City board OKs $11,000 to The Sun for legal fees

Money will be donated to open-government cause

February 03, 2005|By Laura Vozzella | Laura Vozzella,SUN STAFF

The city's Board of Estimates voted yesterday to pay The Sun $11,000 for legal fees and other expenses incurred in the newspaper's successful fight for information about a domestic dispute involving former police Commissioner Kevin P. Clark.

The paper plans to donate the money to National Sunshine Week, a public awareness campaign for open government sponsored by newspapers and broadcasters, said Sun Editor Timothy A. Franklin.

"The Sun's going to be aggressive about pursuing public information at any level of government," said Franklin, who is on the campaign's steering committee. "The Clark documents clearly were public records. The court upheld that finding. I hope as a result of this that public officials in the city and across the state realize that public information should be just that - public information."

The city solicitor declined to comment.

The Sun and WBAL-TV filed a lawsuit against Mayor Martin O'Malley in June, seeking access to an investigative report about a May 15 domestic dispute between Clark and his fiancee.

Howard County police investigated the incident and provided a report to O'Malley in early June. O'Malley announced at the time that investigators could not find evidence to support domestic assault charges. But the mayor refused to release the report, saying it was a personnel matter.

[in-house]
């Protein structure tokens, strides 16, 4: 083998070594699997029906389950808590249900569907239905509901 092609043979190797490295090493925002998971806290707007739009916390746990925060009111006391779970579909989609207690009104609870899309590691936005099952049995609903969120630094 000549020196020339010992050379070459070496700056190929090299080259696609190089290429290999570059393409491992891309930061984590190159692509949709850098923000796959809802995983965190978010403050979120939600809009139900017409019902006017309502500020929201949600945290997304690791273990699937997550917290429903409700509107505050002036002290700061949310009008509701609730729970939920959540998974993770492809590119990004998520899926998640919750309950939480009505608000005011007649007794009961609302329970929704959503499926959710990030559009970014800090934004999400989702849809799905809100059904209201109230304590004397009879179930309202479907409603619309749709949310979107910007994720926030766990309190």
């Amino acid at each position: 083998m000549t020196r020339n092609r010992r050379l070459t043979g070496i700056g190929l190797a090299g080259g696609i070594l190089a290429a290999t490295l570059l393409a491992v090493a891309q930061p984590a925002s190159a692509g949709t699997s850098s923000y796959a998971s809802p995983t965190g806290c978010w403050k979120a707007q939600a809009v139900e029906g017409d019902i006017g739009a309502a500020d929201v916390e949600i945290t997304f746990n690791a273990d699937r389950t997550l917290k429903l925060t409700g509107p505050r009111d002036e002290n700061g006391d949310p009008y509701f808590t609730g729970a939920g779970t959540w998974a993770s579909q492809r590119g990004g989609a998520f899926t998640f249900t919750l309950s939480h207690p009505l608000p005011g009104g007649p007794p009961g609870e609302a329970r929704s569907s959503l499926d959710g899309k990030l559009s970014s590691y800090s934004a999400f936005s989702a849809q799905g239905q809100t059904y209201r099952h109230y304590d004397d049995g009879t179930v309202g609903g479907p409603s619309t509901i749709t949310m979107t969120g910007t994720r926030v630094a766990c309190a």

O'Malley fought the lawsuit but lost in two courts and released the report at 5 p.m. on Election Day, Nov. 2. The report showed that Clark had been involved in previous domestic disputes that required police involvement.

A week after the report's release, O'Malley fired Clark, saying that the abuse allegations, while unproven, had eroded his ability to lead the department. Clark has since filed a $120 million suit against O'Malley, claiming wrongful termination.

Although The Sun and WBAL sued jointly, the $11,000 reimbursement was made only to The Sun because the newspaper incurred a greater share of the legal expenses, according to Michelle Butt, WBAL's news director, and Stephanie Abrutyn, an attorney for the newspaper.

"It does not fully compensate The Sun or 'BAL for fees incurred to get release of these records," Abrutyn said.

Sunshine Week is organized by the American Society of Newspaper Editors and the Radio Television News Directors Association.

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